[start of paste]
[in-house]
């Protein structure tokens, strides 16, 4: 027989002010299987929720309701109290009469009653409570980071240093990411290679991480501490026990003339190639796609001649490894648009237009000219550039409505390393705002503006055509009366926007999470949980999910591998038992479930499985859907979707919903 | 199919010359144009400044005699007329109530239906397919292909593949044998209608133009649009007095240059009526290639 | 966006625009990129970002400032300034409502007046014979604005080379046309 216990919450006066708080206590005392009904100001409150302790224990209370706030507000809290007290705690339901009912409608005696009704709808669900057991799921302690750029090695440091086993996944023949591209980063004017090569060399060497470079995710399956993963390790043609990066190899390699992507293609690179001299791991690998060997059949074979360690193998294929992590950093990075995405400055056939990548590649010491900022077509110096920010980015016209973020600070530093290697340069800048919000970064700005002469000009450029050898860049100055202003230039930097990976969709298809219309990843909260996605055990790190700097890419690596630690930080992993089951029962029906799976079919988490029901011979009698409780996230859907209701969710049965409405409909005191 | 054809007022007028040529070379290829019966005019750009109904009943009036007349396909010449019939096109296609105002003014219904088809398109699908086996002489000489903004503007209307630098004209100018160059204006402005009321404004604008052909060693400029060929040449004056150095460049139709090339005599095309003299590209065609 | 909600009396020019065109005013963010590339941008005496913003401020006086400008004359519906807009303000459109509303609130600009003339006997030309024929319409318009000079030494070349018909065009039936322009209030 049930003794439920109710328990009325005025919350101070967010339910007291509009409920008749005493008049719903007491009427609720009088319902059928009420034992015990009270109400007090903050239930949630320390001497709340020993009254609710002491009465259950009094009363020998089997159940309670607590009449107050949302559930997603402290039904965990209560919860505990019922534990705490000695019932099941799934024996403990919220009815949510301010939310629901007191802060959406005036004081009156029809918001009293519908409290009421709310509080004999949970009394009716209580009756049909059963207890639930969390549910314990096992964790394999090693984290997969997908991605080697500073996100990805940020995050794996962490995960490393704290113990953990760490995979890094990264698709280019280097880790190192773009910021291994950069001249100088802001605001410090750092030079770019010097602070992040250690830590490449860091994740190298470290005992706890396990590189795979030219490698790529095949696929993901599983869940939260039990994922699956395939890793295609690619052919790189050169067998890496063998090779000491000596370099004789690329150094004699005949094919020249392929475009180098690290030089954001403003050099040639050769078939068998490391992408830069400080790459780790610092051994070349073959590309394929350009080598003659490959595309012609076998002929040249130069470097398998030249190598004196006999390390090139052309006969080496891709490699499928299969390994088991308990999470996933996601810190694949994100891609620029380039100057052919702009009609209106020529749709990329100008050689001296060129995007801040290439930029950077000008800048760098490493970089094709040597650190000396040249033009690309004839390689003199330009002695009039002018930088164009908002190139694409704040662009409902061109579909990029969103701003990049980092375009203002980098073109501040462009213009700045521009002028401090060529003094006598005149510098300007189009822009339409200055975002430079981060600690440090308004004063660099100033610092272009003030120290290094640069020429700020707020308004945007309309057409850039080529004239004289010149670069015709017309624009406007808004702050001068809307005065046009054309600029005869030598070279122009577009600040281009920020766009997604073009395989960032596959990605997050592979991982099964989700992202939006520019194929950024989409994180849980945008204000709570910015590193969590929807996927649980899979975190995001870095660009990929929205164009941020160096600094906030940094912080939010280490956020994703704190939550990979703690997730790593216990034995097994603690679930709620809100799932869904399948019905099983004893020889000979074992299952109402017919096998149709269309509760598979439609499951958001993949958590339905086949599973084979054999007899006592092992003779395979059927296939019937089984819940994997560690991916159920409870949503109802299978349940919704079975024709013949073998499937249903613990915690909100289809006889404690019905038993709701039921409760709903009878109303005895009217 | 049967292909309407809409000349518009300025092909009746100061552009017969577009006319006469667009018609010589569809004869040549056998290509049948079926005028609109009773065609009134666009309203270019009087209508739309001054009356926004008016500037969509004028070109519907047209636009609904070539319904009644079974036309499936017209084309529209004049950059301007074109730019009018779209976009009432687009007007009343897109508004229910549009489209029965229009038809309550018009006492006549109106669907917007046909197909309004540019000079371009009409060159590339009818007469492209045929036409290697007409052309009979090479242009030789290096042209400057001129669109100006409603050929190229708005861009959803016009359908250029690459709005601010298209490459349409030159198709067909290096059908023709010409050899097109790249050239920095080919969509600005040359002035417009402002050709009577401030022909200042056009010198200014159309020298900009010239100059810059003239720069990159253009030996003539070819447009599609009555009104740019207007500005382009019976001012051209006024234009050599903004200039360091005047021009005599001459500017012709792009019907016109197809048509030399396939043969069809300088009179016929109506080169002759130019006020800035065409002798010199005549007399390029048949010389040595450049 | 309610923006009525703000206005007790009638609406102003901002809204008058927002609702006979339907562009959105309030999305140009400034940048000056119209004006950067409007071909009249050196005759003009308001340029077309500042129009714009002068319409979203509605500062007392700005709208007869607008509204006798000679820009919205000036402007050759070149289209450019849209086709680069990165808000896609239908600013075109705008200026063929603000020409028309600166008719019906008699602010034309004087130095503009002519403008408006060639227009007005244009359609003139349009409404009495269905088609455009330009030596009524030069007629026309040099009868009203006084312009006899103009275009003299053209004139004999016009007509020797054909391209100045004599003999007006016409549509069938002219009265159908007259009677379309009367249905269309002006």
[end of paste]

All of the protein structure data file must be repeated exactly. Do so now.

[in-house]
């Protein structure tokens, strides 16, 4: 027989002010299987929720309701109290009469009653409570980071240093990411290679991480501490026990003339190639796609001649490894648009237009000219550039409505390393705002503006055509009366926007999470949980999910591998038992479930499985859907979707919903 | 199919010359144009400044005699007329109530239906397919292909593949044998209608133009649009007095240059009526290639 | 966006625009990129970002400032300034409502007046014979604005080379046309 216990919450006066708080206590005392009904100001409150302790224990209370706030507000809290007290705690339901009912409608005696009704709808669900057991799921302690750029090695440091086993996944023949591209980063004017090569060399060497470079995710399956993963390790043609990066190899390699992507293609690179001299791991690998060997059949074979360690193998294929992590950093990075995405400055056939990548590649010491900022077509110096920010980015016209973020600070530093290697340069800048919000970064700005002469000009450029050898860049100055202003230039930097990976969709298809219309990843909260996605055990790190700097890419690596630690930080992993089951029962029906799976079919988490029901011979009698409780996230859907209701969710049965409405409909005191 | 054809007022007028040529070379290829019966005019750009109904009943009036007349396909010449019939096109296609105002003014219904088809398109699908086996002489000489903004503007209307630098004209100018160059204006402005009321404004604008052909060693400029060929040449004056150095460049139709090339005599095309003299590209065609 | 909600009396020019065109005013963010590339941008005496913003401020006086400008004359519906807009303000459109509303609130600009003339006997030309024929319409318009000079030494070349018909065009039936322009209030 049930003794439920109710328990009325005025919350101070967010339910007291509009409920008749005493008049719903007491009427609720009088319902059928009420034992015990009270109400007090903050239930949630320390001497709340020993009254609710002491009465259950009094009363020998089997159940309670607590009449107050949302559930997603402290039904965990209560919860505990019922534990705490000695019932099941799934024996403990919220009815949510301010939310629901007191802060959406005036004081009156029809918001009293519908409290009421709310509080004999949970009394009716209580009756049909059963207890639930969390549910314990096992964790394999090693984290997969997908991605080697500073996100990805940020995050794996962490995960490393704290113990953990760490995979890094990264698709280019280097880790190192773009910021291994950069001249100088802001605001410090750092030079770019010097602070992040250690830590490449860091994740190298470290005992706890396990590189795979030219490698790529095949696929993901599983869940939260039990994922699956395939890793295609690619052919790189050169067998890496063998090779000491000596370099004789690329150094004699005949094919020249392929475009180098690290030089954001403003050099040639050769078939068998490391992408830069400080790459780790610092051994070349073959590309394929350009080598003659490959595309012609076998002929040249130069470097398998030249190598004196006999390390090139052309006969080496891709490699499928299969390994088991308990999470996933996601810190694949994100891609620029380039100057052919702009009609209106020529749709990329100008050689001296060129995007801040290439930029950077000008800048760098490493970089094709040597650190000396040249033009690309004839390689003199330009002695009039002018930088164009908002190139694409704040662009409902061109579909990029969103701003990049980092375009203002980098073109501040462009213009700045521009002028401090060529003094006598005149510098300007189009822009339409200055975002430079981060600690440090308004004063660099100033610092272009003030120290290094640069020429700020707020308004945007309309057409850039080529004239004289010149670069015709017309624009406007808004702050001068809307005065046009054309600029005869030598070279122009577009600040281009920020766009997604073009395989960032596959990605997050592979991982099964989700992202939006520019194929950024989409994180849980945008204000709570910015590193969590929807996927649980899979975190995001870095660009990929929205164009941020160096600094906030940094912080939010280490956020994703704190939550990979703690997730790593216990034995097994603690679930709620809100799932869904399948019905099983004893020889000979074992299952109402017919096998149709269309509760598979439609499951958001993949958590339905086949599973084979054999007899006592092992003779395979059927296939019937089984819940994997560690991916159920409870949503109802299978349940919704079975024709013949073998499937249903613990915690909100289809006889404690019905038993709701039921409760709903009878109303005895009217 | 049967292909309407809409000349518009300025092909009746100061552009017969577009006319006469667009018609010589569809004869040549056998290509049948079926005028609109009773065609009134666009309203270019009087209508739309001054009356926004008016500037969509004028070109519907047209636009609904070539319904009644079974036309499936017209084309529209004049950059301007074109730019009018779209976009009432687009007007009343897109508004229910549009489209029965229009038809309550018009006492006549109106669907917007046909197909309004540019000079371009009409060159590339009818007469492209045929036409290697007409052309009979090479242009030789290096042209400057001129669109100006409603050929190229708005861009959803016009359908250029690459709005601010298209490459349409030159198709067909290096059908023709010409050899097109790249050239920095080919969509600005040359002035417009402002050709009577401030022909200042056009010198200014159309020298900009010239100059810059003239720069990159253009030996003539070819447009599609009555009104740019207007500005382009019976001012051209006024234009050599903004200039360091005047021009005599001459500017012709792009019907016109197809048509030399396939043969069809300088009179016929109506080169002759130019006020800035065409002798010199005549007399390029048949010389040595450049 | 309610923006009525703000206005007790009638609406102003901002809204008058927002609702006979339907562009959105309030999305140009400034940048000056119209004006950067409007071909009249050196005759003009308001340029077309500042129009714009002068319409979203509605500062007392700005709208007869607008509204006798000679820009919205000036402007050759070149289209450019849209086709680069990165808000896609239908600013075109705008200026063929603000020409028309600166008719019906008699602010034309004087130095503009002519403008408006060639227009007005244009359609003139349009409404009495269905088609455009330009030596009524030069007629026309040099009868009203006084312009006899103009275009003299053209004139004999016009007509020797054909391209100045004599003999007006016409549509069938002219009265159908007259009677379309009367249905269309002006």